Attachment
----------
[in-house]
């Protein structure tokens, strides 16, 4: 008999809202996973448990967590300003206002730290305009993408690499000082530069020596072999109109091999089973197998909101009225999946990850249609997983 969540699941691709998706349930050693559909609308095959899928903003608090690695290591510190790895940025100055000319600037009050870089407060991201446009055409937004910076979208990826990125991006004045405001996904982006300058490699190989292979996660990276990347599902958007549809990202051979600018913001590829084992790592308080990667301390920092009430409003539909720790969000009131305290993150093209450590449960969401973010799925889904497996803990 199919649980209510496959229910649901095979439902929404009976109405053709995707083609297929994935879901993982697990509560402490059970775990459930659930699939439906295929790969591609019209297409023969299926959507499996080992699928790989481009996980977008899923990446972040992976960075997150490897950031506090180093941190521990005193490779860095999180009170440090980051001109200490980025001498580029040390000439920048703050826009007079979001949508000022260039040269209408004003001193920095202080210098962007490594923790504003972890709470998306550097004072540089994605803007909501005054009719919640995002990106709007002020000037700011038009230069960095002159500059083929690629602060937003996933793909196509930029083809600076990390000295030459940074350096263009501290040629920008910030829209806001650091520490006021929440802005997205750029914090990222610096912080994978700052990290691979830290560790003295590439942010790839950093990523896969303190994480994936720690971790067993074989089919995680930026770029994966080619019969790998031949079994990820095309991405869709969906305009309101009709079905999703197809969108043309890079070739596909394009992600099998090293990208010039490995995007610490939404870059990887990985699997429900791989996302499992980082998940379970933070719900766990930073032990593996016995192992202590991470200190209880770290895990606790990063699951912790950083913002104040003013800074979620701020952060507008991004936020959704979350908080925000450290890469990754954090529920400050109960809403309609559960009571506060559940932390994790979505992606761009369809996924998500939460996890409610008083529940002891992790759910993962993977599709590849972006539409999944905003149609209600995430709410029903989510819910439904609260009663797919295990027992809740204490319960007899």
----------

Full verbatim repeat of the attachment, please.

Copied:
[in-house]
């Protein structure tokens, strides 16, 4: 008999809202996973448990967590300003206002730290305009993408690499000082530069020596072999109109091999089973197998909101009225999946990850249609997983 969540699941691709998706349930050693559909609308095959899928903003608090690695290591510190790895940025100055000319600037009050870089407060991201446009055409937004910076979208990826990125991006004045405001996904982006300058490699190989292979996660990276990347599902958007549809990202051979600018913001590829084992790592308080990667301390920092009430409003539909720790969000009131305290993150093209450590449960969401973010799925889904497996803990 199919649980209510496959229910649901095979439902929404009976109405053709995707083609297929994935879901993982697990509560402490059970775990459930659930699939439906295929790969591609019209297409023969299926959507499996080992699928790989481009996980977008899923990446972040992976960075997150490897950031506090180093941190521990005193490779860095999180009170440090980051001109200490980025001498580029040390000439920048703050826009007079979001949508000022260039040269209408004003001193920095202080210098962007490594923790504003972890709470998306550097004072540089994605803007909501005054009719919640995002990106709007002020000037700011038009230069960095002159500059083929690629602060937003996933793909196509930029083809600076990390000295030459940074350096263009501290040629920008910030829209806001650091520490006021929440802005997205750029914090990222610096912080994978700052990290691979830290560790003295590439942010790839950093990523896969303190994480994936720690971790067993074989089919995680930026770029994966080619019969790998031949079994990820095309991405869709969906305009309101009709079905999703197809969108043309890079070739596909394009992600099998090293990208010039490995995007610490939404870059990887990985699997429900791989996302499992980082998940379970933070719900766990930073032990593996016995192992202590991470200190209880770290895990606790990063699951912790950083913002104040003013800074979620701020952060507008991004936020959704979350908080925000450290890469990754954090529920400050109960809403309609559960009571506060559940932390994790979505992606761009369809996924998500939460996890409610008083529940002891992790759910993962993977599709590849972006539409999944905003149609209600995430709410029903989510819910439904609260009663797919295990027992809740204490319960007899």